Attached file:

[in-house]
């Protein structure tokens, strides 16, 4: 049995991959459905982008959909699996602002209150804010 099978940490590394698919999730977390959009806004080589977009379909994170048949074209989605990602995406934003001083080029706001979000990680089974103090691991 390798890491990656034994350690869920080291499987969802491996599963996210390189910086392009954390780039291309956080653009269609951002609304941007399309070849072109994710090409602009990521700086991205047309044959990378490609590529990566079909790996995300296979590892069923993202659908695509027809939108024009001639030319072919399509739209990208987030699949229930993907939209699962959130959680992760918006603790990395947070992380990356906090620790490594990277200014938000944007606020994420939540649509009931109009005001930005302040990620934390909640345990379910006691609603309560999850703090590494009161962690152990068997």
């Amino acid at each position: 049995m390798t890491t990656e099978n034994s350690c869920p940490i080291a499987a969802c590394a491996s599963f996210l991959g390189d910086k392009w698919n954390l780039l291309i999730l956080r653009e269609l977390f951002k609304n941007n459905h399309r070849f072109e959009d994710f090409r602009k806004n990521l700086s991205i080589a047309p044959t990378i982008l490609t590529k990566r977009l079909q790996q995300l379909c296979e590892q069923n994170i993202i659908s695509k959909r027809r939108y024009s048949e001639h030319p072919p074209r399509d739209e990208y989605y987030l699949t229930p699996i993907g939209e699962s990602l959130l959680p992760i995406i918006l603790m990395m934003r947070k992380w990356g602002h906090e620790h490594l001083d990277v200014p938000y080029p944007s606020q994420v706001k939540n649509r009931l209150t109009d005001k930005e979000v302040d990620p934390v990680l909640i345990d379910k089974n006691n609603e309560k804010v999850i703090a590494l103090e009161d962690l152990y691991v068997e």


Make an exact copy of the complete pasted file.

[in-house]
């Protein structure tokens, strides 16, 4: 049995991959459905982008959909699996602002209150804010 099978940490590394698919999730977390959009806004080589977009379909994170048949074209989605990602995406934003001083080029706001979000990680089974103090691991 390798890491990656034994350690869920080291499987969802491996599963996210390189910086392009954390780039291309956080653009269609951002609304941007399309070849072109994710090409602009990521700086991205047309044959990378490609590529990566079909790996995300296979590892069923993202659908695509027809939108024009001639030319072919399509739209990208987030699949229930993907939209699962959130959680992760918006603790990395947070992380990356906090620790490594990277200014938000944007606020994420939540649509009931109009005001930005302040990620934390909640345990379910006691609603309560999850703090590494009161962690152990068997």
């Amino acid at each position: 049995m390798t890491t990656e099978n034994s350690c869920p940490i080291a499987a969802c590394a491996s599963f996210l991959g390189d910086k392009w698919n954390l780039l291309i999730l956080r653009e269609l977390f951002k609304n941007n459905h399309r070849f072109e959009d994710f090409r602009k806004n990521l700086s991205i080589a047309p044959t990378i982008l490609t590529k990566r977009l079909q790996q995300l379909c296979e590892q069923n994170i993202i659908s695509k959909r027809r939108y024009s048949e001639h030319p072919p074209r399509d739209e990208y989605y987030l699949t229930p699996i993907g939209e699962s990602l959130l959680p992760i995406i918006l603790m990395m934003r947070k992380w990356g602002h906090e620790h490594l001083d990277v200014p938000y080029p944007s606020q994420v706001k939540n649509r009931l209150t109009d005001k930005e979000v302040d990620p934390v990680l909640i345990d379910k089974n006691n609603e309560k804010v999850i703090a590494l103090e009161d962690l152990y691991v068997e």